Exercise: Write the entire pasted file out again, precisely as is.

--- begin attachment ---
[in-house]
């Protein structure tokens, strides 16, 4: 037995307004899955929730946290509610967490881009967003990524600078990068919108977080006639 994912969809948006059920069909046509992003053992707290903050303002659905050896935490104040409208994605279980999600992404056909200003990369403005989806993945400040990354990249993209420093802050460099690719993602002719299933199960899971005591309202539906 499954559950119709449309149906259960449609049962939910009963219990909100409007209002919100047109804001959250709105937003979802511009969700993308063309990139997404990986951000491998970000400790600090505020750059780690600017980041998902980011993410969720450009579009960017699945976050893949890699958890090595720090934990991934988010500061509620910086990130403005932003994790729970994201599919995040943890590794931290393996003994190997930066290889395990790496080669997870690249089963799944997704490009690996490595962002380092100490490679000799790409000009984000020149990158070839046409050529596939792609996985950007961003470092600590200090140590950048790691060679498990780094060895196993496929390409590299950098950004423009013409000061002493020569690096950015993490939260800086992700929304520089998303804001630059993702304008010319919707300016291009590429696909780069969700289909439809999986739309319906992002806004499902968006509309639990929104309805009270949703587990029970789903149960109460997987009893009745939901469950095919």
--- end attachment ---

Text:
[in-house]
């Protein structure tokens, strides 16, 4: 037995307004899955929730946290509610967490881009967003990524600078990068919108977080006639 994912969809948006059920069909046509992003053992707290903050303002659905050896935490104040409208994605279980999600992404056909200003990369403005989806993945400040990354990249993209420093802050460099690719993602002719299933199960899971005591309202539906 499954559950119709449309149906259960449609049962939910009963219990909100409007209002919100047109804001959250709105937003979802511009969700993308063309990139997404990986951000491998970000400790600090505020750059780690600017980041998902980011993410969720450009579009960017699945976050893949890699958890090595720090934990991934988010500061509620910086990130403005932003994790729970994201599919995040943890590794931290393996003994190997930066290889395990790496080669997870690249089963799944997704490009690996490595962002380092100490490679000799790409000009984000020149990158070839046409050529596939792609996985950007961003470092600590200090140590950048790691060679498990780094060895196993496929390409590299950098950004423009013409000061002493020569690096950015993490939260800086992700929304520089998303804001630059993702304008010319919707300016291009590429696909780069969700289909439809999986739309319906992002806004499902968006509309639990929104309805009270949703587990029970789903149960109460997987009893009745939901469950095919």